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    That tool is made out of multiple pieces.. A cutter head.. A tube.. And some crap
    on the end to hold it.. Either welded or brazed.

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    Increment borers undergo a ton of friction and torque when drilling into hardwoods, especially if they are long. Are you sure that a standard DOM tube would hold up to those forces? I have never heard of a reamer or brazing. I just joined a club on the university I am attending that has various CNC machines such as lathe and mills. I attached three screenshots of the page I was referring to on the PDF. Also, here is a video demonstrating the use of an increment borer (skip to 8 minutes) Tree Coring Part 1 - YouTube.capture.jpgcapture2.jpg

    Thanks,
    Jack

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    Quote Originally Posted by Bendak View Post
    Increment borers undergo a ton of friction and torque when drilling into hardwoods, especially if they are long. Are you sure that a standard DOM tube would hold up to those forces?
    If you're used to playing with wood... How strong "metal" is is quite amazing...

    A crappy shitty 5/16 grade 2 bolt you can buy down at the hardware store for about 15 cents will
    lift a car before it breaks (hopefully), around 2 tons...

    A grade 8 1/2" will support over 10 tons...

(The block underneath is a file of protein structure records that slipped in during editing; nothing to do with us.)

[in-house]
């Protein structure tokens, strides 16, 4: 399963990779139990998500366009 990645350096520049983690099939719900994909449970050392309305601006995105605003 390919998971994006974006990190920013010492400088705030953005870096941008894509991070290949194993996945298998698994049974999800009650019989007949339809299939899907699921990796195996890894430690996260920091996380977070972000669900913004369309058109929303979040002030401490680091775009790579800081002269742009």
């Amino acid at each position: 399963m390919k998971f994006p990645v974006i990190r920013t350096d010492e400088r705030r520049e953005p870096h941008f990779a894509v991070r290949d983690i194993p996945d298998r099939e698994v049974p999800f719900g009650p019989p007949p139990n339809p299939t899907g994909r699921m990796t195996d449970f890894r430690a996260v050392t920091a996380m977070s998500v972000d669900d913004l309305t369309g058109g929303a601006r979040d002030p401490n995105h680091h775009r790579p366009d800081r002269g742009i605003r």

It would only take 2 grade 5 or grade 8 3/4" bolts to lift an empty 737. 4 of 'em if its
    at Max take off weight.

    Rotational is a bit different, but you get the idea...

    I'd bet my left nut (that's my favorite one) that the shank is just crap tubing brazed or
    welded onto that head.. MAYBE somekind of alloy steel, but I doubt it..

    Take a torque wrench with you out into the woods and see what you come up with.. Report
    back, and some body here smarter than I am will crunch the #'s for you and tell you what you
    need.. If you don't have a torque wrench.. Length and weight is all you need, hanging a bag a
    known distance off center with some rocks will get you a ball park figure.

    Now making that screw on the end... That's going to be the real challenge.

    What do these things sell for?? I can't imagine there is a massive demand. No matter
    what the cost.. Its an interesting project.

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    Thanks for the info!